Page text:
Gyotaku Lesson Plan
3. Strategies & Procedures
Students will visit the Allen Memorial Art Museum to view Asian works of art. Eastwood Elementary students came to see the exhibit: Visions of Turmoil & tranquility: Japanese Woodblock Prints from the Collection
on view in Fall 2005 where students paid particular attention to the print: 1950.776. (Please see attached image at the end of Lesson Plan PDF)
Students will read the story Kogi's Mysterious Journey
by Elizabeth Partridge, Illustrated by Aki Sogabe. They will learn about the history of Gyotaku and its transition into an art form. Students will examine the body of the fish and note its different parts, particularly the gills, scales, fins, and eyes. Students will also be learning about haiku and create an original haiku to accompany their fish print.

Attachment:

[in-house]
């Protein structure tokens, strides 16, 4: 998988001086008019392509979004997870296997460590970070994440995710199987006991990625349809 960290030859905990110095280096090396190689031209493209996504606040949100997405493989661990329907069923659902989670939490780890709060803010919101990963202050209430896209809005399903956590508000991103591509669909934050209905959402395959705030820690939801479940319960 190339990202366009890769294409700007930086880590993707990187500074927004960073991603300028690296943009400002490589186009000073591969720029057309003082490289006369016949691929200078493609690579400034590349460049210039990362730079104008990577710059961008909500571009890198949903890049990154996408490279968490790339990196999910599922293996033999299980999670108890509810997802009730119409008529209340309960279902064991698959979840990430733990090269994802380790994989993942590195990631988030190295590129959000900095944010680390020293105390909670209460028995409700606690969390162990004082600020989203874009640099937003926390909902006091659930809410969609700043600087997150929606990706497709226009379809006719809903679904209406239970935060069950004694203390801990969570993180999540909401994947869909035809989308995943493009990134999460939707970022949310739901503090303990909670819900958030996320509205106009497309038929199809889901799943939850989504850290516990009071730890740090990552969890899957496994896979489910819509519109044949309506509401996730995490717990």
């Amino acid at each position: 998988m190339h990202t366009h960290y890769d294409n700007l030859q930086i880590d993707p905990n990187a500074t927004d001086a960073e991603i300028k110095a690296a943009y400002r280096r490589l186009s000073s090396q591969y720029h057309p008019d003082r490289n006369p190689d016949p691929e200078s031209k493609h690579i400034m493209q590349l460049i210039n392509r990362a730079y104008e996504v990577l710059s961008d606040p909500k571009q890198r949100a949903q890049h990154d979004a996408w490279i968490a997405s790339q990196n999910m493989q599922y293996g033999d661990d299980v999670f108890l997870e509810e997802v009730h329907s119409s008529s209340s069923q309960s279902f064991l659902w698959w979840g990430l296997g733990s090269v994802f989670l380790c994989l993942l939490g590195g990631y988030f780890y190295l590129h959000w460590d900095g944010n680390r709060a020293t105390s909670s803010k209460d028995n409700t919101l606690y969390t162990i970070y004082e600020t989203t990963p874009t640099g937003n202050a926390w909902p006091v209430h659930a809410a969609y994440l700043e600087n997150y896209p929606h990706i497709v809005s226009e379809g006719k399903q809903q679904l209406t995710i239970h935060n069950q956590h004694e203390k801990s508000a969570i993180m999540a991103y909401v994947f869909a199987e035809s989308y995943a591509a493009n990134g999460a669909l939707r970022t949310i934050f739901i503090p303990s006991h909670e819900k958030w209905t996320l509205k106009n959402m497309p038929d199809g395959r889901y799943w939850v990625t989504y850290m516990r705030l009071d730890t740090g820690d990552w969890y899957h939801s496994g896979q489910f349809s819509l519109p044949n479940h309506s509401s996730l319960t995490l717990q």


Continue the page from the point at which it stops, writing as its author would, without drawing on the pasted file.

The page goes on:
Students will create their own fish prints!
- Select your fish!
- Place fish (flat side down) on top of newsprint.
- Using the colored water-based inks provided, paint your rubber fish with the appropriate size paint brush.
Visually line your white paper up over the fish so that the fish is positioned where you would like it to print. Place on top of fish.
Press firmly, covering the entire fish's surface.
- Make sure to cover the entire surface of the fish—include the eyes, fins, and all the scales!
- Spread the ink evenly over the fish so that only a thin yet solid layer shows.
Carefully remove the paper and set aside to dry.
Repeat if desired!
- Important: Do not let the paper move!
Continue to: 4. Assessment & Closure